Mark O’Connor comes about as close to being a household name as any musician in bluegrass (and its adjacent genres). Because bluegrass is predicated upon instrumental skill, the origin point of O’Connor’s recognition will always be his virtuosity, his musical expertise, and his command of his instrument. He’s a true master of bluegrass fiddle and contest fiddle forms, he’s a trailblazer in fiddle-flavored classical compositions of all manners and sorts, his musical code-switching extends to jazz, gypsy jazz, and swing, and he is pervasive on recordings and sessions from his years spent in Nashville. He even has his own violin and fiddle curriculum, The O’Connor Method, which pedagogically capitalizes on and celebrates American music, rather than Western European music, as usual.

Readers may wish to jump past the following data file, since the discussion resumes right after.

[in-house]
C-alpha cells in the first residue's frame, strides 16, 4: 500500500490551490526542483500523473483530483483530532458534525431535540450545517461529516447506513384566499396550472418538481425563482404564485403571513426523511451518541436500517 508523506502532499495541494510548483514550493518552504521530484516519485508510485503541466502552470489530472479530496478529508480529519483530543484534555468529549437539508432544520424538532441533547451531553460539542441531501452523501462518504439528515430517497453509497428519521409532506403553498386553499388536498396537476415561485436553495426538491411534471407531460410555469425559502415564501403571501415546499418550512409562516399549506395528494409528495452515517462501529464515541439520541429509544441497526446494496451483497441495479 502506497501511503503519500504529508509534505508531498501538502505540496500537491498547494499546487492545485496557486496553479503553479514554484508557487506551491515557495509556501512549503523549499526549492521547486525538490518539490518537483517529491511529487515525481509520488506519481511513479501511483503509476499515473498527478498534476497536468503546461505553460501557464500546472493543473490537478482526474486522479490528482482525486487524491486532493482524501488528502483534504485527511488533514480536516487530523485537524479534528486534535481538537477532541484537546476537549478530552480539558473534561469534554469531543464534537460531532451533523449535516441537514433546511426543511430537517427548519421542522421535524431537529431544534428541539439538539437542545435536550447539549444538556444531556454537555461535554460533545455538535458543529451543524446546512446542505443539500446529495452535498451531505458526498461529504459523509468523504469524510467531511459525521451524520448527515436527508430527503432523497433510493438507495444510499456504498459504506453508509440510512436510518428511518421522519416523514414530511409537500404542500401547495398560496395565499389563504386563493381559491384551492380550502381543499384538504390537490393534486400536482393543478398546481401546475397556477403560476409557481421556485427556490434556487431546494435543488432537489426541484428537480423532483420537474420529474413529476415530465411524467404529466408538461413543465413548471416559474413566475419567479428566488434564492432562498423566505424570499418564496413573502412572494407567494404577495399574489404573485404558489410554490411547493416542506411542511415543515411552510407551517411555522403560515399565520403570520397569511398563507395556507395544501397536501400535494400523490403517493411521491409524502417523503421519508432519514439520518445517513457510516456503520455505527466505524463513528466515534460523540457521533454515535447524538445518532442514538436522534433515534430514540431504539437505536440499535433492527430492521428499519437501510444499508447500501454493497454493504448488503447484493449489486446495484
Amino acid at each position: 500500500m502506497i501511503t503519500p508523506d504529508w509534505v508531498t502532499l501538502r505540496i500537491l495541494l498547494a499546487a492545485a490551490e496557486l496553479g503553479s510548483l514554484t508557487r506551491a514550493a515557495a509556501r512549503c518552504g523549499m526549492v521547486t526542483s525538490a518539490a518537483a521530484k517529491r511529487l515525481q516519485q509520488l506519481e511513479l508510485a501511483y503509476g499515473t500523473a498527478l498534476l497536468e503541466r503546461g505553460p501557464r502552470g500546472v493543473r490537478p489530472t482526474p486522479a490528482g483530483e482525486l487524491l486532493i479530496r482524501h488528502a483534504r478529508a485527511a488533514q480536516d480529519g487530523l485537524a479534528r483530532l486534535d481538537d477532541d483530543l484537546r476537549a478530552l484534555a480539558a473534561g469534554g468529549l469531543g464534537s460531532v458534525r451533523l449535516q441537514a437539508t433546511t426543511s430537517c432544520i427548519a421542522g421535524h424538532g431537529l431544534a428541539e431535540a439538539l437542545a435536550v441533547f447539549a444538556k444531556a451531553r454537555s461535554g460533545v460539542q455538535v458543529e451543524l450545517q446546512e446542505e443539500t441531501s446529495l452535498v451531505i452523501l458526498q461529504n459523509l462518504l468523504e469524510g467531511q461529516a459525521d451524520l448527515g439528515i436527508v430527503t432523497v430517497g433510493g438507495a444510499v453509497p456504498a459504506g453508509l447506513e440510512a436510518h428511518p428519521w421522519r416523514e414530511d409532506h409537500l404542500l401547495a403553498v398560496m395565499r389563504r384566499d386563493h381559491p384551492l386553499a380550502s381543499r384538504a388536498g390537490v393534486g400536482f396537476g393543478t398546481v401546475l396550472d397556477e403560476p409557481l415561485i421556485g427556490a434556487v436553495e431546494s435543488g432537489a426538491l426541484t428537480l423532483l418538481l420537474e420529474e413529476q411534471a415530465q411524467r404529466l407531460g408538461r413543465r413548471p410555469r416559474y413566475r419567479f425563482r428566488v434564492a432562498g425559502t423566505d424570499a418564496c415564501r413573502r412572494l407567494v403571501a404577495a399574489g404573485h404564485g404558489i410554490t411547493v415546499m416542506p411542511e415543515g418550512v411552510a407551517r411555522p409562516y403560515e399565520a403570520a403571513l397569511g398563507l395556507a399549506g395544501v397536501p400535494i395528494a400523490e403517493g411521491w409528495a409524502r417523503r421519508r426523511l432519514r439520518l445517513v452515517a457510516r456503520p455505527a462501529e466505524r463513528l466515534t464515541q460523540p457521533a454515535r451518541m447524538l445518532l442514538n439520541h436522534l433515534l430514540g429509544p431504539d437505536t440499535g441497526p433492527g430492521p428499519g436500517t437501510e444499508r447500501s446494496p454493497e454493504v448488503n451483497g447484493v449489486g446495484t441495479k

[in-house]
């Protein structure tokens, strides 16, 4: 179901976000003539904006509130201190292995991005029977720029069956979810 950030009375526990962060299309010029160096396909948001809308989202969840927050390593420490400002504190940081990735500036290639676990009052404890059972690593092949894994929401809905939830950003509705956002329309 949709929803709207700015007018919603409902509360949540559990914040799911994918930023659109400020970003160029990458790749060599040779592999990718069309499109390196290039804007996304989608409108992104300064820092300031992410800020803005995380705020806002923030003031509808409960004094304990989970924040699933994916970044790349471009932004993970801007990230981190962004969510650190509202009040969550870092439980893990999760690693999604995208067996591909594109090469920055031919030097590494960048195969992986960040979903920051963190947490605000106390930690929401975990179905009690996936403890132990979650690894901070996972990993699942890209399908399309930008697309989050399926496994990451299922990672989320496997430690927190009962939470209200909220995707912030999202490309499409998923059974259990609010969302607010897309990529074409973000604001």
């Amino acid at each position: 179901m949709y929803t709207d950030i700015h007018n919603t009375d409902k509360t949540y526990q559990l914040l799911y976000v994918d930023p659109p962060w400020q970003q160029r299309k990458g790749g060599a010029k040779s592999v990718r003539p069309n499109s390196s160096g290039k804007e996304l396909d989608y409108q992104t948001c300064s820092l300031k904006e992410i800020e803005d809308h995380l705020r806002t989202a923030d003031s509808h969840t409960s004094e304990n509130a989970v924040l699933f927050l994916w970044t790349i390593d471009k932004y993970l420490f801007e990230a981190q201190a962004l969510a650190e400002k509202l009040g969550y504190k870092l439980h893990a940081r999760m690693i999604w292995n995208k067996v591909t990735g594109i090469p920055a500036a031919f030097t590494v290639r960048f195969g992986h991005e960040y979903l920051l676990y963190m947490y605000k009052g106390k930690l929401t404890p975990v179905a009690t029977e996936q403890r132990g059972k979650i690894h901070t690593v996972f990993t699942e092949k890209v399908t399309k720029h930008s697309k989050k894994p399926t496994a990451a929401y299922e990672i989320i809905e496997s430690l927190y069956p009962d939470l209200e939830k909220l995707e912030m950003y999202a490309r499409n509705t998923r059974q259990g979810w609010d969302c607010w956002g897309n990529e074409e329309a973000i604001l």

Yet, no matter the level to which he transcends any/all musical barriers or the ubiquity of his name and brand, many folks don’t know he’s a maddeningly adept guitar player as well. In his youth, as he racked up wins at fiddle contests far and wide, he was also taking home flatpicking trophies with the same bravado. On his iconic 1976 album, Pickin’ In The Wind, the title track and the first tune on the record opts not to showcase his signature fiddling, but rather his guitar picking — backed up by a band that is no less than jaw-dropping: John Hartford on banjo, Sam Bush on mandolin, Norman Blake on dobro, Roy Huskey Jr. on bass, and Charlie Collins on the rhythm guitar. The tune listens down as straight-ahead bluegrass, but with a chord progression and arrangement that never strays into the simplistic, thanks in part to O’Connor’s compositional taste and the supreme talent of his fellow musicians. It’s an O’Connor staple that doesn’t require a single bowstroke.
So, in celebration of O’Connor’s birthday (August 5), it seems appropriate that we shine a light on the guitar stylings and the unbelievable ensemble of “Pickin’ In The Wind.”